• In the Jumper series, there are blue blocks. These blocks fall less than a second after you land. The time you have to move off is so close to instantaneous that to call them Temporary Platforms would be generous.
  • Platforms that open from under you occur throughout La-Mulana, but not often enough to contribute significantly to the game's difficulty (though one in the Chamber of Birth can set you back to the beginning of an annoying maze). That is, until you get into the Hell Temple and find yourself falling into the Land of Hell again by stepping on what looked like a perfectly solid platform. Throwing bombs and the throwing knives as well as watching enemy movement patterns help sort out the fake platforms from the real ones here.
  • The Legend of Zelda: Twilight Princess: In order to get to the Big Bad in the final dungeon, you have to go through a room full of these. Changing into your wolf form lets you see ghosts that point the way; aside from that, all you can do is avoid the ones that killed you last time.
  • Little Samson deviously places a 1-Up on a fake platform above spikes at the start of the cave stage.
  • The trapdoor blocks in Lode Runner, which you couldn't run into from the side. The one way to test for them was to stand next to an apparently diggable block and try to dig through it.
  • Mario Party 10: King Boo's Tricky Tiles has Boos that disguise themselves as red tiles, though they are shown to the players before being hidden. Any players that try to jump on one of these fake tiles will fall right through and land in the lake below, costing them both time and points.
  • Me (2017): You fall through the "Trap" platform.
  • Appears in several Mega Man games. When they do appear, they can usually be detected by using a weapon that travels along the ground, which will fall through the ground when it reaches the false part of the floor. Mega Man 9 has enemies that create fake platforms in a few stages. Some of the stages have trapdoor platforms as well.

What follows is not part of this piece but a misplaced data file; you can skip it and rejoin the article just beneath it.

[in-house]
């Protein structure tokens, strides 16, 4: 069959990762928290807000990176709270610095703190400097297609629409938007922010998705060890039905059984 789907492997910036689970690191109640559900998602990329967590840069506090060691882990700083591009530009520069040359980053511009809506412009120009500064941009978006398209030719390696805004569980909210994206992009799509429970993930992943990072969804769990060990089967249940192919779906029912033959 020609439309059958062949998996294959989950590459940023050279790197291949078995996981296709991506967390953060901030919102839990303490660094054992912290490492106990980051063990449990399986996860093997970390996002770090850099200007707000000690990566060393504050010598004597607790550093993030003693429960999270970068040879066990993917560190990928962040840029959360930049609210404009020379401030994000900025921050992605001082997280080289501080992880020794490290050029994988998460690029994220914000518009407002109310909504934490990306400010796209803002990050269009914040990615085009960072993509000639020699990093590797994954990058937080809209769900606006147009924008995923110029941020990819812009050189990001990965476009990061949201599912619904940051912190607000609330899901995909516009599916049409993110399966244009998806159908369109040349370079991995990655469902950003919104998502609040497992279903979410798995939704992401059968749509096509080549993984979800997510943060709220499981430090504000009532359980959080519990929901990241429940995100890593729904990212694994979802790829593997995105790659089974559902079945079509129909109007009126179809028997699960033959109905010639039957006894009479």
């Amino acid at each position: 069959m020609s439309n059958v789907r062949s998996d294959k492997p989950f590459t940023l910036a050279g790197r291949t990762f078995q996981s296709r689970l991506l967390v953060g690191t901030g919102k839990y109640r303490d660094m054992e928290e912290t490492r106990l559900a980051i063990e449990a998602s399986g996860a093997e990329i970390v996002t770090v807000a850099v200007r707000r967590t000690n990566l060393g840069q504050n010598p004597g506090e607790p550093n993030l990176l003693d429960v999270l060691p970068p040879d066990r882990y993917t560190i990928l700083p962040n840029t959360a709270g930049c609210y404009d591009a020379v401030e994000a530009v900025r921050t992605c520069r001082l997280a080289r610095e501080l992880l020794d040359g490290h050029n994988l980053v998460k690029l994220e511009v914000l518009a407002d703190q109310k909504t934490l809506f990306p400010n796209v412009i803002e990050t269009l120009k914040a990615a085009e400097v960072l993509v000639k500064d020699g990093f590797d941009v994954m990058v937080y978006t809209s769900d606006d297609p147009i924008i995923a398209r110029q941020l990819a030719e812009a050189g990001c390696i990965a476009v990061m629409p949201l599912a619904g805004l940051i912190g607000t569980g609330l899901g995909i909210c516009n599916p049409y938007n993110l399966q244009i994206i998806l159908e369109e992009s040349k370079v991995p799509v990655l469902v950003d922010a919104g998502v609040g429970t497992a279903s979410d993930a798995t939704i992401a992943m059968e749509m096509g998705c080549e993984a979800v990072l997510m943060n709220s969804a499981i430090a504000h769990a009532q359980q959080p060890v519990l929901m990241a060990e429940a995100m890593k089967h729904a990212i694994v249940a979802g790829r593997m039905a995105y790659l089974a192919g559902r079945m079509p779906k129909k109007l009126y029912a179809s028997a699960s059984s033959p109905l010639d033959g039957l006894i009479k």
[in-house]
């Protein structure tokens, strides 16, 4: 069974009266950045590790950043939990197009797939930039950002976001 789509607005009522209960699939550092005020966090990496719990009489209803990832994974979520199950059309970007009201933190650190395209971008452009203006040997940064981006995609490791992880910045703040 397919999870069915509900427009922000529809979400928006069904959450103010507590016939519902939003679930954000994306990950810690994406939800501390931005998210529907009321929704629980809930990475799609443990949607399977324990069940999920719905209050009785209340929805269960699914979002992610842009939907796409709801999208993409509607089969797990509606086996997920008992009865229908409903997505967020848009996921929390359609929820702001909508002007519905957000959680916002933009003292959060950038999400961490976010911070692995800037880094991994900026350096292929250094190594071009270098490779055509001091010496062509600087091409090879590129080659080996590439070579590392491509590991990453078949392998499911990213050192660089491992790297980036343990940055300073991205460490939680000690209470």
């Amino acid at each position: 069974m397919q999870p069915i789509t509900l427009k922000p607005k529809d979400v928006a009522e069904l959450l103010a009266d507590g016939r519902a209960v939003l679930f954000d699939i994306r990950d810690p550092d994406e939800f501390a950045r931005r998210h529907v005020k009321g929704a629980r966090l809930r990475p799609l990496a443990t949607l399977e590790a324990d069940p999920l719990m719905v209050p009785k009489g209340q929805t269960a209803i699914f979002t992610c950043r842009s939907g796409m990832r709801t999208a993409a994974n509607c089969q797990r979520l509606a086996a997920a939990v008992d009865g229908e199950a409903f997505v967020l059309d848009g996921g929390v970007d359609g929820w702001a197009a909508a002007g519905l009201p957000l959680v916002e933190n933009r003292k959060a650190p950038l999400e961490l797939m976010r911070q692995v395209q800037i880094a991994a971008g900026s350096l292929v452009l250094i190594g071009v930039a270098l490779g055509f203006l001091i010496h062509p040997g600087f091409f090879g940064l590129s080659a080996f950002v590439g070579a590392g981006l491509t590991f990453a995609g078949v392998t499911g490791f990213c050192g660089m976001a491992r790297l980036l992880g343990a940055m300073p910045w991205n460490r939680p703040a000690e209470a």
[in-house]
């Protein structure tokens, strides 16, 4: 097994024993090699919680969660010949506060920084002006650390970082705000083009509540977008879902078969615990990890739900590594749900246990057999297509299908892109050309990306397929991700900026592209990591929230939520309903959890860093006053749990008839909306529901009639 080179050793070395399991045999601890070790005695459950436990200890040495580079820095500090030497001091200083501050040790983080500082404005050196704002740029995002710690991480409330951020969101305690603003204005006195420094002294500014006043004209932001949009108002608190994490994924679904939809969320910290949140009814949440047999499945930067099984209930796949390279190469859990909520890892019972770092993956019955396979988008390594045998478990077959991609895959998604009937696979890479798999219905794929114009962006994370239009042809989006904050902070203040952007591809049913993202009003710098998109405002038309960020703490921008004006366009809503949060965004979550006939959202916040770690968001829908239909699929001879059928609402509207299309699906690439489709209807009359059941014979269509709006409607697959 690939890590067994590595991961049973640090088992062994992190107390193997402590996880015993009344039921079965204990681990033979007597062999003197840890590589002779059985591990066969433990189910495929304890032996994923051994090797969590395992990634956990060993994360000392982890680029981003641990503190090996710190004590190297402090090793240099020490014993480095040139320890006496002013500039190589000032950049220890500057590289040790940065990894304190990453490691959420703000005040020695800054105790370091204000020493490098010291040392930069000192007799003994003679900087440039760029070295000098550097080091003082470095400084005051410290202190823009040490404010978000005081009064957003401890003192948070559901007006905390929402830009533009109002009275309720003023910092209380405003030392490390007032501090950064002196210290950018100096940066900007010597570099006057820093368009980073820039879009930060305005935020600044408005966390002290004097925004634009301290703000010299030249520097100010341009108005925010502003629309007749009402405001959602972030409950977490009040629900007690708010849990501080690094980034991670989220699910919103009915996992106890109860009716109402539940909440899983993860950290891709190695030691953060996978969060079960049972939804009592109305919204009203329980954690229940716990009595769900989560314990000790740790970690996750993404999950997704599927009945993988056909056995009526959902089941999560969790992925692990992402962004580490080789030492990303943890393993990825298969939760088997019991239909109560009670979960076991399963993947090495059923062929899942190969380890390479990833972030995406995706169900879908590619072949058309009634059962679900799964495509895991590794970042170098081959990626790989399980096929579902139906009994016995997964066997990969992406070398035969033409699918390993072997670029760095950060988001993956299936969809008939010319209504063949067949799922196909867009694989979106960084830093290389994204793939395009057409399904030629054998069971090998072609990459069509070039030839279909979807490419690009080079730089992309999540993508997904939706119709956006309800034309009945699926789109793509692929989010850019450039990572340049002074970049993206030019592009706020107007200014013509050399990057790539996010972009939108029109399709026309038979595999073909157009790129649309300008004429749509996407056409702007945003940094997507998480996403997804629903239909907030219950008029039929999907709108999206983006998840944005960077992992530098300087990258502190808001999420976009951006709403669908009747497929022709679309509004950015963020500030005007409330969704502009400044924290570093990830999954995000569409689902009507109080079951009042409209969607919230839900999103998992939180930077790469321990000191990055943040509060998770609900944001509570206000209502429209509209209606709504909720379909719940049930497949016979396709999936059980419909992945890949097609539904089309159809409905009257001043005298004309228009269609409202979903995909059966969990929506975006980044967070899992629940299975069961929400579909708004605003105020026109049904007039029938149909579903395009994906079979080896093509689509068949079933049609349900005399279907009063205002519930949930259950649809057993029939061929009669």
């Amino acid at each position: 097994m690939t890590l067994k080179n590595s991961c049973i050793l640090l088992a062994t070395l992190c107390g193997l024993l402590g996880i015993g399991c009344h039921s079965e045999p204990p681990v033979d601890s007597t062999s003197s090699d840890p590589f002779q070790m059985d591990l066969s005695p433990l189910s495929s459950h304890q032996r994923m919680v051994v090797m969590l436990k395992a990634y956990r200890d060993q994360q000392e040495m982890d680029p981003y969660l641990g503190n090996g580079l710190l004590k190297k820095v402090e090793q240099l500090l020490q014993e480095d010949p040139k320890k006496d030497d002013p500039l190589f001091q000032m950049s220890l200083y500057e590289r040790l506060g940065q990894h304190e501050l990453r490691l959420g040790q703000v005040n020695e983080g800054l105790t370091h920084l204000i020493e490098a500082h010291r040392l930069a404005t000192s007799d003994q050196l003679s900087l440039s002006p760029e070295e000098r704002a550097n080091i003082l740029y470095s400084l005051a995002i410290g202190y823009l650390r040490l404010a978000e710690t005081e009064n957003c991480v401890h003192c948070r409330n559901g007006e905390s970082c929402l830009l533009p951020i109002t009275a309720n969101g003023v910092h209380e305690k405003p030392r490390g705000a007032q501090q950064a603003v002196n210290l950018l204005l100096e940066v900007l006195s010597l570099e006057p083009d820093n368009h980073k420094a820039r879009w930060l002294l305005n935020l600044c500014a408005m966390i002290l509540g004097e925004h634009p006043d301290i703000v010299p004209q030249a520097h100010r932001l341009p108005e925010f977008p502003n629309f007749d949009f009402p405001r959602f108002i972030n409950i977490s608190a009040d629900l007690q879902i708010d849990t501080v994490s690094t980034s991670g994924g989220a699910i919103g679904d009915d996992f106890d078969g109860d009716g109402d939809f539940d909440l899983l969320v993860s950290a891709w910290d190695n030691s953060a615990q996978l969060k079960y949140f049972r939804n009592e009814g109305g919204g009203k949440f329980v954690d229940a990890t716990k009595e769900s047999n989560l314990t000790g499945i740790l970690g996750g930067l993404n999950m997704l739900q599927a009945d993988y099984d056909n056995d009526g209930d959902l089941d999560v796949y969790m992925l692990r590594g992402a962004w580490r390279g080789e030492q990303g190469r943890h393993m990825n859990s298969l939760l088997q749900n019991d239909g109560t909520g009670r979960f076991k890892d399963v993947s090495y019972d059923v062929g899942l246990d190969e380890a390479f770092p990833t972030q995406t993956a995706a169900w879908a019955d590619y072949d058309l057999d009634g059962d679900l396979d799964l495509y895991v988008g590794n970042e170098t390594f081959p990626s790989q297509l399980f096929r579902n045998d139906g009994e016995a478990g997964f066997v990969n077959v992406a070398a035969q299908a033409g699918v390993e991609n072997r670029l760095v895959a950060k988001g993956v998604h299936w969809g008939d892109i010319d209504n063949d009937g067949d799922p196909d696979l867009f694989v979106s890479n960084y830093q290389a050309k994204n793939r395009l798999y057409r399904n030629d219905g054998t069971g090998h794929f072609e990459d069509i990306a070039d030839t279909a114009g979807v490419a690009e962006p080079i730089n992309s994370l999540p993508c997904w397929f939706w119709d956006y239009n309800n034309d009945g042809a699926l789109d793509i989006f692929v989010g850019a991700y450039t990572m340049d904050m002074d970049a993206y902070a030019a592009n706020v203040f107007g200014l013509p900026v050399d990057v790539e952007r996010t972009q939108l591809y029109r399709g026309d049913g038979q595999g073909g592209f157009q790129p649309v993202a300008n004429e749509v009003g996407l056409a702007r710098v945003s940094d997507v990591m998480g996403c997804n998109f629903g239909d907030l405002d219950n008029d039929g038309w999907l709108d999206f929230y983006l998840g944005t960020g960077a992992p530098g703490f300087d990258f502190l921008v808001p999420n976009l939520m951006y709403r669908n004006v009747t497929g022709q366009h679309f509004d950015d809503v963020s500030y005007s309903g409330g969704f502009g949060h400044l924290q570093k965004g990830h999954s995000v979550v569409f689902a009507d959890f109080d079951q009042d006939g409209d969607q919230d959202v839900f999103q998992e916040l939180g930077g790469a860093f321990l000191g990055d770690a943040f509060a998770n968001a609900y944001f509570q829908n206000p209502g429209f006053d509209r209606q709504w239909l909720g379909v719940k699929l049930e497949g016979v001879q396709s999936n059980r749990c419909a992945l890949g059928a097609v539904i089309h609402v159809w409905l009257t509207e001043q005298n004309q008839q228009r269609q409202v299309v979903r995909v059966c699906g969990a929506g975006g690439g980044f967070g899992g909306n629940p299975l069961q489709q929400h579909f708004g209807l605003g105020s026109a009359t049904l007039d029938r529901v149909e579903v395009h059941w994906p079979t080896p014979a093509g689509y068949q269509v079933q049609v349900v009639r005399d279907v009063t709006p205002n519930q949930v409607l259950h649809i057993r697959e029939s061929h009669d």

• There's a sequence in Portal 2 where you're riding an Excursion Funnel to certain doom, but a nearby girder looks like a possible way to go Off the Rails. However, the girder isn't solid, and trying to jump on it just leads to falling straight through it.
  • The rotating tiles in the Temple of Doom portion of Prince of Persia 2: The Shadow and the Flame, which usually led to a fatal fall or a Death Trap. Like the loose tiles, jumping up and down would reveal their locations. Unlike the loose tiles, you couldn't drop them and then mantle off.
  • Cleverly implemented in Sonic Adventure 2: In Eggman's section of the final stage, there is a floating platform in the middle over a gap, followed by an alcove on the other side. When you land on the platform to try to go to the other side, it immediately drops; the area it drops to is the area you're supposed to go down. The clever part is getting across; the entire level deals with switches that stop time, so if you backtrack a little to a completed puzzle, activate the time switch, and go back, the platform won't fall (because time is frozen), allowing you to get to the other side. Or just jump on the railing of your original platform, the height difference is enough that you don't need the dropping platform.
  • Metroid:
    • The first Metroid has a fake floor pitfall placed just before an Energy Tank in Ridley's hideout.
    • Super Metroid: Appear on several occasions, usually immediately before an upgrade. Or a boss fight. Or both, as the bosses/minibosses tend to guard said upgrades.
  • Several places in the Ty the Tasmanian Tiger series have such lovely elements of game design. In the third one, there's an optional maze of the blasted things. The object you acquire is considerably less than worth it, if not quite on the level of And Your Reward Is Clothes.
  • In Within a Deep Forest, in the sub-level Shadowlands, one particular area has floating platforms that disappear right before you can touch them, indicating their false nature. Conversely, the solid platforms that you actually climb on are invisible until you're right on top of them (or more likely, underneath them, causing you to rebound back down to the ground).

  • Parodied in this strip of Brawl in the Family: Mario should really know that climbing onto a cloud doesn't end well. Or start well.


Video Example(s):


The Word Of God

Tiles that don't spell out Jehovah (with an I) are fake and will drop you into a deep pit.

How well does it match the trope?

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Example of:

Main / FakePlatform